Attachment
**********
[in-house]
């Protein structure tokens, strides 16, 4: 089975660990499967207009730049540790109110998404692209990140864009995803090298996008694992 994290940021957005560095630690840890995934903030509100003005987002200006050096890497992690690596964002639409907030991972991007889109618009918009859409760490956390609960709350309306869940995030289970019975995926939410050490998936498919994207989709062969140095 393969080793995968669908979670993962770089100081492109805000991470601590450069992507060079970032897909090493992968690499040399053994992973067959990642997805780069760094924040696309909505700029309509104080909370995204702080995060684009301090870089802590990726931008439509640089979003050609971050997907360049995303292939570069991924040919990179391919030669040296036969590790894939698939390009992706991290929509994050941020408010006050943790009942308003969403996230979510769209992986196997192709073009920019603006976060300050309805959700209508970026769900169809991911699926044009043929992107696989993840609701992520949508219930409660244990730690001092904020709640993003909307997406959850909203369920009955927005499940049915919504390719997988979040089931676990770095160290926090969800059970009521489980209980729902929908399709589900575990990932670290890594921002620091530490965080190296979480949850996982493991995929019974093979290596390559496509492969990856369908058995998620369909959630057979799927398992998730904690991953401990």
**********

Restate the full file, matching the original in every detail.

[in-house]
């Protein structure tokens, strides 16, 4: 089975660990499967207009730049540790109110998404692209990140864009995803090298996008694992 994290940021957005560095630690840890995934903030509100003005987002200006050096890497992690690596964002639409907030991972991007889109618009918009859409760490956390609960709350309306869940995030289970019975995926939410050490998936498919994207989709062969140095 393969080793995968669908979670993962770089100081492109805000991470601590450069992507060079970032897909090493992968690499040399053994992973067959990642997805780069760094924040696309909505700029309509104080909370995204702080995060684009301090870089802590990726931008439509640089979003050609971050997907360049995303292939570069991924040919990179391919030669040296036969590790894939698939390009992706991290929509994050941020408010006050943790009942308003969403996230979510769209992986196997192709073009920019603006976060300050309805959700209508970026769900169809991911699926044009043929992107696989993840609701992520949508219930409660244990730690001092904020709640993003909307997406959850909203369920009955927005499940049915919504390719997988979040089931676990770095160290926090969800059970009521489980209980729902929908399709589900575990990932670290890594921002620091530490965080190296979480949850996982493991995929019974093979290596390559496509492969990856369908058995998620369909959630057979799927398992998730904690991953401990």